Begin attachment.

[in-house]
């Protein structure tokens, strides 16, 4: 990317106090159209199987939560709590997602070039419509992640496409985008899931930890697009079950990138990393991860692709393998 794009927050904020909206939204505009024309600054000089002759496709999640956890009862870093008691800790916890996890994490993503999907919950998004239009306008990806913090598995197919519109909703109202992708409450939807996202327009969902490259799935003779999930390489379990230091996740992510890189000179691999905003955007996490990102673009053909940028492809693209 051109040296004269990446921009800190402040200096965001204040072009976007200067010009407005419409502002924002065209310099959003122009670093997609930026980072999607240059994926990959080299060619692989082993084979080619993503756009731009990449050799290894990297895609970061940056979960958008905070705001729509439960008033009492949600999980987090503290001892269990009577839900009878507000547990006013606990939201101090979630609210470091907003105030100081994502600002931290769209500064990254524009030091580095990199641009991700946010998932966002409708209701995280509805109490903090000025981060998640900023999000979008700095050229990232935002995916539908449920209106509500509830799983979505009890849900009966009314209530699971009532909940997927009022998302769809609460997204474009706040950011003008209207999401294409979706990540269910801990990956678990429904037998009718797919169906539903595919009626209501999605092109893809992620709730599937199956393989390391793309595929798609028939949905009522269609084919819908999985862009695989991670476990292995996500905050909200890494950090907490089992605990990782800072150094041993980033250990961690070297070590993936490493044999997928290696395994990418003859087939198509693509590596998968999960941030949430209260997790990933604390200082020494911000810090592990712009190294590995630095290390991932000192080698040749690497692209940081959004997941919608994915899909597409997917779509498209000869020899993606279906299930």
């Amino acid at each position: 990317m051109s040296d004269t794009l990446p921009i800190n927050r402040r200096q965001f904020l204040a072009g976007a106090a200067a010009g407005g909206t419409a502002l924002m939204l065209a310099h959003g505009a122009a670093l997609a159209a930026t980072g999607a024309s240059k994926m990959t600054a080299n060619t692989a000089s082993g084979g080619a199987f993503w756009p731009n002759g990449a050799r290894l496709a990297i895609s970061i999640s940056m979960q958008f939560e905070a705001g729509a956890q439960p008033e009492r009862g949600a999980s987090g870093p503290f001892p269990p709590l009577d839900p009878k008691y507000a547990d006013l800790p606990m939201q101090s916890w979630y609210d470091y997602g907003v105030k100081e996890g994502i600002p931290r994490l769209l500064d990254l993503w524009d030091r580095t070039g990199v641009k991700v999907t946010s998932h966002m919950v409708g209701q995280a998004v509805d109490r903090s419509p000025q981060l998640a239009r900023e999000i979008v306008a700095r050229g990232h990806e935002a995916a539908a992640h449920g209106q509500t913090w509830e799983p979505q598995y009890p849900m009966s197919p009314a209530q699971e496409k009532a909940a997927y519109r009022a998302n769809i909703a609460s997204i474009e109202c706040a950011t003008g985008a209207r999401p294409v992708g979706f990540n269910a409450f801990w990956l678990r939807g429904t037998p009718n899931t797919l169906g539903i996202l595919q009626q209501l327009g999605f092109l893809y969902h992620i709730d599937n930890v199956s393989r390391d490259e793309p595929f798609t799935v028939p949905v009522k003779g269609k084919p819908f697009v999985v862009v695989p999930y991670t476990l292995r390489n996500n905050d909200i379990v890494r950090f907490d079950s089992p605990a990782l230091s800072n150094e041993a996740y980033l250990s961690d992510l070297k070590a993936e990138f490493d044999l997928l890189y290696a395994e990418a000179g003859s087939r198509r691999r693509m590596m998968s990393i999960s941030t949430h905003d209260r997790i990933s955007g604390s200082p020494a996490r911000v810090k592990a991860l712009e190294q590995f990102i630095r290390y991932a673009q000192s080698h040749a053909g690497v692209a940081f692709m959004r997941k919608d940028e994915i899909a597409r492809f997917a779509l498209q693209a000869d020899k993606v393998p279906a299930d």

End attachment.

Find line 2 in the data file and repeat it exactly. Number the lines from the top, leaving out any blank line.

């Protein structure tokens, strides 16, 4: 990317106090159209199987939560709590997602070039419509992640496409985008899931930890697009079950990138990393991860692709393998 794009927050904020909206939204505009024309600054000089002759496709999640956890009862870093008691800790916890996890994490993503999907919950998004239009306008990806913090598995197919519109909703109202992708409450939807996202327009969902490259799935003779999930390489379990230091996740992510890189000179691999905003955007996490990102673009053909940028492809693209 051109040296004269990446921009800190402040200096965001204040072009976007200067010009407005419409502002924002065209310099959003122009670093997609930026980072999607240059994926990959080299060619692989082993084979080619993503756009731009990449050799290894990297895609970061940056979960958008905070705001729509439960008033009492949600999980987090503290001892269990009577839900009878507000547990006013606990939201101090979630609210470091907003105030100081994502600002931290769209500064990254524009030091580095990199641009991700946010998932966002409708209701995280509805109490903090000025981060998640900023999000979008700095050229990232935002995916539908449920209106509500509830799983979505009890849900009966009314209530699971009532909940997927009022998302769809609460997204474009706040950011003008209207999401294409979706990540269910801990990956678990429904037998009718797919169906539903595919009626209501999605092109893809992620709730599937199956393989390391793309595929798609028939949905009522269609084919819908999985862009695989991670476990292995996500905050909200890494950090907490089992605990990782800072150094041993980033250990961690070297070590993936490493044999997928290696395994990418003859087939198509693509590596998968999960941030949430209260997790990933604390200082020494911000810090592990712009190294590995630095290390991932000192080698040749690497692209940081959004997941919608994915899909597409997917779509498209000869020899993606279906299930």